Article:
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Dr Angelika Koch

Dr Angelika Koch

DEAS Research Associate, Faculty of Asian & Middle Eastern Studies


I completed a Master in Japanese Studies and a Bachelor in English Literature at the University of Vienna, with periods of study at Università Ca’ Foscari in Venice and Meiji University in Tokyo. My Master’s thesis focused on the depiction of male-male homosexuality in comic literature of the Edo period. I then studied for a PhD in Japanese History at the University of Cambridge, during which I also received a six-month Japan Foundation Fellowship to pursue research in Japan at Ritsumeikan University. My PhD thesis Sexual Healing. Sexuality, Health and the Body in Early Modern Japan (1600-1868) explored the depiction of sexuality in medical and health discourses of the Edo period.

My current research focuses on the history of time in the everyday life of Edo Japan. I am a member of the collaborative project Timing Day and Night: Timescapes in Premodern Japan, based at the Faculty of Asian and Middle Eastern Studies (, and was convener of the international workshop Timing Day and Night held at the Faculty of Asian and Middle Eastern Studies in April 2015.

I have been teaching and supervising for the course Modern Japanese Society, lecturing in particular on issues of gender and sexuality in modern and contemporary Japan, as well as for the Introduction to East Asian History. Moreover, I am currently supervisor for the Mphil in Gender Studies at the University of Cambridge.

Subject groups/Research projects

Japanese Studies:

Research Interests

My broader research interest is the cultural history of the Edo period, specifically the history of gender and sexuality, history of medicine and history of time.


Key Publications



(forthcoming 1/2017)Nightless Cities. Timing the Pleasure Quarters in Early Modern Japan’, Kronoscope: The International Journal for the Study of Time 17/1 (Special Issue Timing Day and Night in Japan’s Past, ed. by Raji Steineck and Brigitte Steger)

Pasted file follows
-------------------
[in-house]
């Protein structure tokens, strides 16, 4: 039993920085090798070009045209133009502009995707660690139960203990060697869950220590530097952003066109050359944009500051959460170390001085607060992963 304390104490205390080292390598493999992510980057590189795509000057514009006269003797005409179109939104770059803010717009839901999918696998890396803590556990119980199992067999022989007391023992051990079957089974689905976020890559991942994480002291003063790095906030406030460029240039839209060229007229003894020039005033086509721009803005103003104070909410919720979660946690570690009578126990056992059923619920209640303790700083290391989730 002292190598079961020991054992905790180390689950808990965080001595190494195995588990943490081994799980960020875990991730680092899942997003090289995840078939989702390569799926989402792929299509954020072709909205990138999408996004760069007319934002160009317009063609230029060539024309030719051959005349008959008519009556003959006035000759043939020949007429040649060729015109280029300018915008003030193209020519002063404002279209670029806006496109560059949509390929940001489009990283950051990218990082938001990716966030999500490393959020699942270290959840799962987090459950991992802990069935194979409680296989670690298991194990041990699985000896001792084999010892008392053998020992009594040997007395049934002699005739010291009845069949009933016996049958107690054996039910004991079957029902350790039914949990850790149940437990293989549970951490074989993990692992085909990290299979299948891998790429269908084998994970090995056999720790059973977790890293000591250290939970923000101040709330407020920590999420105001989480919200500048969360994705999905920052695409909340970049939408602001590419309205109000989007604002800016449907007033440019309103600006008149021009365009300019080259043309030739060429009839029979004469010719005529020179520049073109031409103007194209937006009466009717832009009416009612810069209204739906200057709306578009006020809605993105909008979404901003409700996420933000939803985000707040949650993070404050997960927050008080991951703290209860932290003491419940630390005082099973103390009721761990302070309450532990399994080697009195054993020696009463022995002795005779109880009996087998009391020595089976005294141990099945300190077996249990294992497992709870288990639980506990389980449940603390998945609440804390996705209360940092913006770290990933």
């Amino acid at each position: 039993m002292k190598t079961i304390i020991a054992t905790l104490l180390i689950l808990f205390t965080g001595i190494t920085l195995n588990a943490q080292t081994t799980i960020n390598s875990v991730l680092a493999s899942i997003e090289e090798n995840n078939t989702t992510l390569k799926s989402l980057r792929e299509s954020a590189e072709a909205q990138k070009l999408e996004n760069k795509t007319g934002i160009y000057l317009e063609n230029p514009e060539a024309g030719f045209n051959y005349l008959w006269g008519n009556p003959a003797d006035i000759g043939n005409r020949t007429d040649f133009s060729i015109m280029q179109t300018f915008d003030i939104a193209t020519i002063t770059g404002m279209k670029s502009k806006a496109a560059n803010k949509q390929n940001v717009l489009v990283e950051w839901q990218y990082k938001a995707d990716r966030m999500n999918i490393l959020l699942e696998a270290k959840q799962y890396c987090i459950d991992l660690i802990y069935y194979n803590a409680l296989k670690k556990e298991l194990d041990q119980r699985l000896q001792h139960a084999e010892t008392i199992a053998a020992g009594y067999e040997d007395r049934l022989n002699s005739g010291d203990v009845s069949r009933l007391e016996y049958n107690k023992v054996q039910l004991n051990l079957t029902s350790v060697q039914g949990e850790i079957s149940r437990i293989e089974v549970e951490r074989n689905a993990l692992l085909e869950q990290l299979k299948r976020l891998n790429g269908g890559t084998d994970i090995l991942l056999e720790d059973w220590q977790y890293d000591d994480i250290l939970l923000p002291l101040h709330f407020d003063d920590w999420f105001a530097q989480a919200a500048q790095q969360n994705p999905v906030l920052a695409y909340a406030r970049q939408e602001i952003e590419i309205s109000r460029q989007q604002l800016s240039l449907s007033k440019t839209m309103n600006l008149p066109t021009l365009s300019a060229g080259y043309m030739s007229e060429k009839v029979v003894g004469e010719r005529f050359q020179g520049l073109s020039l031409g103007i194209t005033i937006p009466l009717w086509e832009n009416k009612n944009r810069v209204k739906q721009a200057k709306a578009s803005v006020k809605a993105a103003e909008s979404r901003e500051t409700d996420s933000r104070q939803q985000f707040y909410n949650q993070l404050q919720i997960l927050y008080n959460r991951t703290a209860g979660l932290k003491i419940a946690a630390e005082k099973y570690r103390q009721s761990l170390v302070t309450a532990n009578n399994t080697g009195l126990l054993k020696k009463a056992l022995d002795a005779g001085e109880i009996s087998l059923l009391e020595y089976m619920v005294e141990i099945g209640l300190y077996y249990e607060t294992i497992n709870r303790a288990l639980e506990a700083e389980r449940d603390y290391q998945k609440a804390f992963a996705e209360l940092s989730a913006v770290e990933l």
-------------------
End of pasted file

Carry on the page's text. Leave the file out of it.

2013 ‘Sexual Healing. Regulating Male Sexuality in Edo Books on Nurturing Life’, International Journal of Asian Studies 10/2, pp. 143-170
2013 "Gender Matters", Brigitte Steger and Angelika Koch (eds) Manga Girl Seeks Herbivore Boy. Studies on Japanese Gender Identities from the University of Cambridge. LIT Publisher.
2011 ‘Between the Back and the Front: Male Love in Humorous Tales of the Edo Period’,Vienna Graduate Journal of East Asian Studies 1, pp. 1-32
2002 "Unter den Bäumen stehen. Der etwas andere japanische Fußball" (Standing under trees. A different kind of Japanese football), Die Universitä



(forthcoming) Kudō Akira ‘Mobilizing the Masses: The Japanese Army’s Studies of Germany during the First World War’, Jan Schmidt and Katja Schmidtpott (eds.) The East Asian Dimension of the First World War. The ‘German-Japanese War’ and China, 1914-1919. Frankfurt, New York: Campus


Media, Propaganda and Politics in Twentieth Century Japan 
[joint translation project coordinated by Dr Barak Kushner, Lecturer in Modern Japanese History, Cambridge University]

Conference Talks


'Fuyajō no jūnitoki. Kinsei yūri ni okeru jikan ishiki’, Japan Foundation Alsace Japan Research Seminar, Kientzheim (France)

4/2015 'Nightless Cities: Timing the Pleasure Quarters in Edo Japan', International Workshop Timing Day and Night: Timescapes in Premodern Japan, University of Cambridge, Faculty of Asian and Middle Eastern Studies, April 15-17
5/2012 "Informing Sexuality and Health in Edo Japan", 8th PhD Workshop of the European Association of Japanese Studies, Newcastle University,30 May-2 June
4/2012 "Undesirable Desires. Regulating Male Sexuality in Edo books on Nurturing Life", European Social Sciences History Conference, Glasgow
8/2012 Talk on the Panel "Tokugawa Medicine at the Crossroads" 13th International Conference of the European Association of Japanese Studies, Tallinn, August 24-27
2/2011 ‘Don’t Waste the Oil in the Lamp. Sexuality and the Healthy Body in Edo-period Writings on Nurturing Life (yōjō 養生)’ (Paper presented at the 14th Annual Harvard East Asia Society Conference, Cambridge/Mass., February 25-27, 2011)
2/2011 ‘The Pleasures of Knowledge. Sex Information in the Edo Period’ (Paper presented atColumbia University’s 20th Annual Graduate Student Conference on East Asia, New York, February 4-5, 2011)

Media Appearances 

1/2015 ‘Why Don’t Japanese Men Like Having Sex?’ The Telegraph
2/2013 'Herbivore Boys and Other Fault Lines in Japan's Gender Crisis' University of Cambridge Research News